Last month, Corenski Nowlan’s one-act play Opi-Void premiered at the Miramichi River Community (MRC) Theatre Festival. Opi-Void addresses the prescription drug epidemic in Miramichi, an area that has “seen significant economic and cultural changes; none of which have been for the better.”
“There’s a lot of addicts in my hometown, a lot of pain and depressing stories. It’s heartbreaking,” Nowlan says. “I love my home. I’m proud to be from the Miramichi but I’m also deeply concerned and legitimately afraid for the area.”
While opioid abuse and addiction has been declared a major public health crisis in Canada, Nowlan says a local perspective is needed to understand how the opioid crisis impacts small communities like Miramichi. Nowlan views Miramichi as a “bubble culture” and distinct within the province. “I think people there understand the world in a very different way than people in New Brunswick’s southern cities; and their understanding is extremely localized,” Nowlan says. “The Miramichi area, and specifically the smaller rural settlements, are all about community.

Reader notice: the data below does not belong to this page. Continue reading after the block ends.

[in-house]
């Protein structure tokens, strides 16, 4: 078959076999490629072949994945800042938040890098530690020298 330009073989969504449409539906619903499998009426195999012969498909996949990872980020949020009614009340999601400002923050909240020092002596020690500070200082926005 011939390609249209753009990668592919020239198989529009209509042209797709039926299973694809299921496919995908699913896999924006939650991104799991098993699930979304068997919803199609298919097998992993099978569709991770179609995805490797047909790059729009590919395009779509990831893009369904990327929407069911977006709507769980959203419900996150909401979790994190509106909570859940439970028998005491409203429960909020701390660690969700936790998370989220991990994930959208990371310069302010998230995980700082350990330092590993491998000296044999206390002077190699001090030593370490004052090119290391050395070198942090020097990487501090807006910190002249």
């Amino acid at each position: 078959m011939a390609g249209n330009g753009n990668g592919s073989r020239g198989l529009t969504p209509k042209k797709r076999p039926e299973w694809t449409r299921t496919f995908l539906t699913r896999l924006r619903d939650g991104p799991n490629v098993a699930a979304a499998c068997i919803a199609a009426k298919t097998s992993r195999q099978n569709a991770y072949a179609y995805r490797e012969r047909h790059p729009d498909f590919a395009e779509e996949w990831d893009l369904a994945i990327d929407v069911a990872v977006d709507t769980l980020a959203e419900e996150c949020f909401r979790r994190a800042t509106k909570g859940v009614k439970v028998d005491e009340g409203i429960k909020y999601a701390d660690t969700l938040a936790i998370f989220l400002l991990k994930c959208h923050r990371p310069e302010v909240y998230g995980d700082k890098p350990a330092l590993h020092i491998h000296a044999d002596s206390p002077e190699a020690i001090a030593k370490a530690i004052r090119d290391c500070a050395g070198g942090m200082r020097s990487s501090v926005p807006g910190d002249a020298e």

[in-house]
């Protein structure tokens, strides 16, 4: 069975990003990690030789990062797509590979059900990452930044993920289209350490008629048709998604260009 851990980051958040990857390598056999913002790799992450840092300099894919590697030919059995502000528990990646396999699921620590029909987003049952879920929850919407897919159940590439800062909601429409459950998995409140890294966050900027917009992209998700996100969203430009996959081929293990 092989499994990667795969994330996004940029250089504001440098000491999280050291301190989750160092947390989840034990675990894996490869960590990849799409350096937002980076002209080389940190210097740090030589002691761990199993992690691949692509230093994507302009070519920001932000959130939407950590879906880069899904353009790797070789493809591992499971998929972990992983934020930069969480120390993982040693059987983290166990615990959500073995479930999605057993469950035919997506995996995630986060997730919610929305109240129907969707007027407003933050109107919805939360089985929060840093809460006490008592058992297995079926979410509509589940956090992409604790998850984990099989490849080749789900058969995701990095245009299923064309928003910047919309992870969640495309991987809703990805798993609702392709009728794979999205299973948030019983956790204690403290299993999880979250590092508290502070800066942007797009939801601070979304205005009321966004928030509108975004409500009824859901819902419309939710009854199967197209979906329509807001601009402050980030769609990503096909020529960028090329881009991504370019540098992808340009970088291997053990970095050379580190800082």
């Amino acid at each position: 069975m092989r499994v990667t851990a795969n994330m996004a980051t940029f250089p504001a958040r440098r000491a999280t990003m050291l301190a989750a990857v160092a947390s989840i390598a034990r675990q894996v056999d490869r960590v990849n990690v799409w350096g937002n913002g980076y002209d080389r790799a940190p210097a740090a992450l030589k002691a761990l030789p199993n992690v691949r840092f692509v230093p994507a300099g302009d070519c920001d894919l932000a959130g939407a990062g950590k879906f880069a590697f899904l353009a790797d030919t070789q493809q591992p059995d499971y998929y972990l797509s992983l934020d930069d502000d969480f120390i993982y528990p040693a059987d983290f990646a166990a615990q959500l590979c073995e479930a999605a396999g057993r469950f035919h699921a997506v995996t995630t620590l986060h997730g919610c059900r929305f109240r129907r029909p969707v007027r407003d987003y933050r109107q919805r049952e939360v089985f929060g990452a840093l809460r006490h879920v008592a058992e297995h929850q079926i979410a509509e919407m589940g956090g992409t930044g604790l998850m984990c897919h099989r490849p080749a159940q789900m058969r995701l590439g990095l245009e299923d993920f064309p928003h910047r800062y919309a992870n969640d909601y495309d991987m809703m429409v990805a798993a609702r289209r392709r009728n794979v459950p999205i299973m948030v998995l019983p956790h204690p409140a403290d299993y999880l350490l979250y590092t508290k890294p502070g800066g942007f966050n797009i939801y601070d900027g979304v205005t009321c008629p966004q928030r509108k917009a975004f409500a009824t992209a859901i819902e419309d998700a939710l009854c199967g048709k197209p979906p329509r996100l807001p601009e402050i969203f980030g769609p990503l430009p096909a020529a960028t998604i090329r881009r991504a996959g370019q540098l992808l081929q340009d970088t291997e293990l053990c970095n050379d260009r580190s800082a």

Everyone knows everyone and everything you do can effect [sic] someone else. If you’re an addict, you’re hurting other people in your community, people you might not even think about, in ways that you probably didn’t think about. In a small town it’s a domino effect. When something bad happens, it happens to the whole community.”
Writing Opi-Void was “very easy” for Nowlan thanks to the playwright’s first hand experience and knowledge. Still, Nowlan says Opi-Void challenged and caused him anxiety because he was writing something “so true” and “so close to home.”
“Opi-Void is about a group of three friends, three addicts, who are in over their heads,” Nowlan says. “They’re trying to make sense of their lives from this insular small town perspective. They’re in a bad situation and I think they want to do the right thing, they know what the right thing is… but it’s a real struggle for them.”
About Opi-Void’s premiere at the MRC Theatre Festival, Nowlan says “[the] Miramichi audience watched this play and the characters were people they knew.”
“Theatre is a very special medium for storytelling, especially a story like this,” Nowlan says. “There’s lots of information out there about the opioid crisis. People know what the medical community says, what politicians say… but theatre provides a different perspective.”
“I want to tell stories about my home. I want to raise awareness to the problems there, start a dialog. Show people that these struggles are real and they are not alone.”
Opi-Void, presented by Herbert the Cow Productions, will run for one-night only at St. Thomas University’s Black Box Theatre on September 13th, 7:30PM. Admission is Pay-As-You-Will.